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When a virtual method is called through a base pointer or a base reference pointing to a derived class object, base method is invoked first and then the derived method is invoked. Could someone explain why this behavior is implemented instead of directly calling the derived class method?

class Parent

class Parent{
    private:
        int money;
    public:
        void set_money(const int& m){
            money = m;
        }

        virtual const int& get_money() const{
            std::cout << "Parent version\n";
            return money;
        }
};

class Child

class Child : public  Parent{
    private:
    int my_money;
    mutable int family_money;
    public:
        void set_money(const int& m){
            my_money = m;
        }

        const int& get_money() const{
            family_money = my_money + Parent::get_money();
            std::cout << "Child version\n";
            return family_money;
        }

        void set_parent_money(const int& m){
            Parent::set_money(m);
        }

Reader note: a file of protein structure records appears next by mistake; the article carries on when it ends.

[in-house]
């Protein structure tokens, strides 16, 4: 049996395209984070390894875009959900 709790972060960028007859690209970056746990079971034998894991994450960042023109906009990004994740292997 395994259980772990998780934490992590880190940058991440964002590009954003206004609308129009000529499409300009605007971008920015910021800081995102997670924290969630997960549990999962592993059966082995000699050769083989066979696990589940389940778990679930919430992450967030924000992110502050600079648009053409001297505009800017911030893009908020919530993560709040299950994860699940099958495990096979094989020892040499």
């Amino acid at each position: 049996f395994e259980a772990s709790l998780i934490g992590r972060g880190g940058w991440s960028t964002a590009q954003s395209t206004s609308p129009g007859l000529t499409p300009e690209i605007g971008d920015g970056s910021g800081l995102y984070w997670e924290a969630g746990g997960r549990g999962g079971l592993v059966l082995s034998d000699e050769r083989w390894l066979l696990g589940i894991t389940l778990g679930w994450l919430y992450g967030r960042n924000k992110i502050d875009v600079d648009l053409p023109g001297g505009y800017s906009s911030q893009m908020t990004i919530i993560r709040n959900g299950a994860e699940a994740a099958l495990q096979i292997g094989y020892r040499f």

};

main

int main(){
    Child c;
    c.set_parent_money(20);
    c.set_money(50);
    Parent *p = &c;
    cout << "Pointer " << p->get_money() << endl;
    Parent& pr = c;
    cout << "Reference " << pr.get_money() << endl;
    Parent po = c;
    cout << "Object " << po.get_money() << endl;
    return 0;
}

Output

Parent version
Child version
Pointer 70
Parent version
Child version
Reference 70
Parent version
Object 20
  • 2
    You call parent get_money inside child get_money. – hank Mar 25 '16 at 5:53
1

No, it's invoked in correct order. The only problem is that you first call Parent method from Child method and after that you print Child message. If you swap the two lines the messages will appear as you expect:

        ...
        std::cout << "Child version\n";
        family_money = my_money + Parent::get_money();
         ....

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